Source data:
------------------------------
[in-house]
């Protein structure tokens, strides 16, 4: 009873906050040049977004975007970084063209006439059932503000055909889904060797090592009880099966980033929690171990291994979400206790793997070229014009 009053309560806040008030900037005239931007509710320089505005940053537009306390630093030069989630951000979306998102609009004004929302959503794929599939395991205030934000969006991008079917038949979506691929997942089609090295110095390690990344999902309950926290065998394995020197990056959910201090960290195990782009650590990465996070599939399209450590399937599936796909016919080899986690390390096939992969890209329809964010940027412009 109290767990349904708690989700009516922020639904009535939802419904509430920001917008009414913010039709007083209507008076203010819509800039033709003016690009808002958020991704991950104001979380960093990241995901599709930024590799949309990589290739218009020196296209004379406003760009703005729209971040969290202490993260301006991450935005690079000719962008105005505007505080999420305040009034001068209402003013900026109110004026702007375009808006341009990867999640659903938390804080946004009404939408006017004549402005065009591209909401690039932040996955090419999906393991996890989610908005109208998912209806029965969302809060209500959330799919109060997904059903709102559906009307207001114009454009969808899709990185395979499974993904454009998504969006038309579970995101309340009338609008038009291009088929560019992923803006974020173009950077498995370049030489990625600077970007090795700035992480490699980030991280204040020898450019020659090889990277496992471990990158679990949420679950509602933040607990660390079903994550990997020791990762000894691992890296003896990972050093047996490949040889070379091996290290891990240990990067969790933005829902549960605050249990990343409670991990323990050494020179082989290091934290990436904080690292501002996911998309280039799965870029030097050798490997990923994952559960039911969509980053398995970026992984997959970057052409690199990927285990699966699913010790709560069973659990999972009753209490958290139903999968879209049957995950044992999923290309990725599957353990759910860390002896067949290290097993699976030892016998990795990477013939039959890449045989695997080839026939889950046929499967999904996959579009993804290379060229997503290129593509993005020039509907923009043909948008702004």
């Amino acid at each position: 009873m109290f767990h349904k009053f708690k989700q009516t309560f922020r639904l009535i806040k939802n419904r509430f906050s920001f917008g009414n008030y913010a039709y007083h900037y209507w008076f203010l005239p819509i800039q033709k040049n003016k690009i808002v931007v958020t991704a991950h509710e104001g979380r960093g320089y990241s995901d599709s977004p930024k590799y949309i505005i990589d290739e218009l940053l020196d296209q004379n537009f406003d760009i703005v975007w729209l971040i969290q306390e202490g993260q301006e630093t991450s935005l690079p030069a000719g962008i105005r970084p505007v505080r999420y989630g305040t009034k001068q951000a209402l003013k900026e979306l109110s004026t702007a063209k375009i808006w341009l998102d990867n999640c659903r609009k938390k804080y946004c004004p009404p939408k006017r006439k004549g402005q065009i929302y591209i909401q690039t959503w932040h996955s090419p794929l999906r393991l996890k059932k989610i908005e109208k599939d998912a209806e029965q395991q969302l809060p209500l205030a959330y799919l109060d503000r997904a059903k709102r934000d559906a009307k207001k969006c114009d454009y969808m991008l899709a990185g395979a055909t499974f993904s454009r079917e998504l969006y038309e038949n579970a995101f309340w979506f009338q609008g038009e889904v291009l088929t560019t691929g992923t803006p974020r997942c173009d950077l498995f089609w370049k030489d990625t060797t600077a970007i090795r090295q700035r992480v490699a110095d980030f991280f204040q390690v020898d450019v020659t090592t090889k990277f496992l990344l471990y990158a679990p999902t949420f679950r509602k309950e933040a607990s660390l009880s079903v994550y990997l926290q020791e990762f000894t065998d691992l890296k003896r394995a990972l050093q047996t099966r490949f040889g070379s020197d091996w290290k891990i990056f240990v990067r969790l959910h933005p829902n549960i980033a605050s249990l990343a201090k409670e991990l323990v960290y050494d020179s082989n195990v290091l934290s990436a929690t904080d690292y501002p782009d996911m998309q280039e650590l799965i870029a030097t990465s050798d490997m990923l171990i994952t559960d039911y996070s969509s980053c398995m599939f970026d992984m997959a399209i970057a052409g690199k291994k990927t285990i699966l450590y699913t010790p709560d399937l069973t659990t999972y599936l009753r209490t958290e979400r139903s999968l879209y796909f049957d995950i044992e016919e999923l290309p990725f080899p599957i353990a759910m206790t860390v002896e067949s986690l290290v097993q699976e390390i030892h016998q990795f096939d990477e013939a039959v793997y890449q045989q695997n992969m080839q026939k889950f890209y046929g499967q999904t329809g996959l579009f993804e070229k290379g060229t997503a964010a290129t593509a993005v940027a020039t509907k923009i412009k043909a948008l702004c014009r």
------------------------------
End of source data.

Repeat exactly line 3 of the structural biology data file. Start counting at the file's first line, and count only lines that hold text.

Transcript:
């Amino acid at each position: 009873m109290f767990h349904k009053f708690k989700q009516t309560f922020r639904l009535i806040k939802n419904r509430f906050s920001f917008g009414n008030y913010a039709y007083h900037y209507w008076f203010l005239p819509i800039q033709k040049n003016k690009i808002v931007v958020t991704a991950h509710e104001g979380r960093g320089y990241s995901d599709s977004p930024k590799y949309i505005i990589d290739e218009l940053l020196d296209q004379n537009f406003d760009i703005v975007w729209l971040i969290q306390e202490g993260q301006e630093t991450s935005l690079p030069a000719g962008i105005r970084p505007v505080r999420y989630g305040t009034k001068q951000a209402l003013k900026e979306l109110s004026t702007a063209k375009i808006w341009l998102d990867n999640c659903r609009k938390k804080y946004c004004p009404p939408k006017r006439k004549g402005q065009i929302y591209i909401q690039t959503w932040h996955s090419p794929l999906r393991l996890k059932k989610i908005e109208k599939d998912a209806e029965q395991q969302l809060p209500l205030a959330y799919l109060d503000r997904a059903k709102r934000d559906a009307k207001k969006c114009d454009y969808m991008l899709a990185g395979a055909t499974f993904s454009r079917e998504l969006y038309e038949n579970a995101f309340w979506f009338q609008g038009e889904v291009l088929t560019t691929g992923t803006p974020r997942c173009d950077l498995f089609w370049k030489d990625t060797t600077a970007i090795r090295q700035r992480v490699a110095d980030f991280f204040q390690v020898d450019v020659t090592t090889k990277f496992l990344l471990y990158a679990p999902t949420f679950r509602k309950e933040a607990s660390l009880s079903v994550y990997l926290q020791e990762f000894t065998d691992l890296k003896r394995a990972l050093q047996t099966r490949f040889g070379s020197d091996w290290k891990i990056f240990v990067r969790l959910h933005p829902n549960i980033a605050s249990l990343a201090k409670e991990l323990v960290y050494d020179s082989n195990v290091l934290s990436a929690t904080d690292y501002p782009d996911m998309q280039e650590l799965i870029a030097t990465s050798d490997m990923l171990i994952t559960d039911y996070s969509s980053c398995m599939f970026d992984m997959a399209i970057a052409g690199k291994k990927t285990i699966l450590y699913t010790p709560d399937l069973t659990t999972y599936l009753r209490t958290e979400r139903s999968l879209y796909f049957d995950i044992e016919e999923l290309p990725f080899p599957i353990a759910m206790t860390v002896e067949s986690l290290v097993q699976e390390i030892h016998q990795f096939d990477e013939a039959v793997y890449q045989q695997n992969m080839q026939k889950f890209y046929g499967q999904t329809g996959l579009f993804e070229k290379g060229t997503a964010a290129t593509a993005v940027a020039t509907k923009i412009k043909a948008l702004c014009r």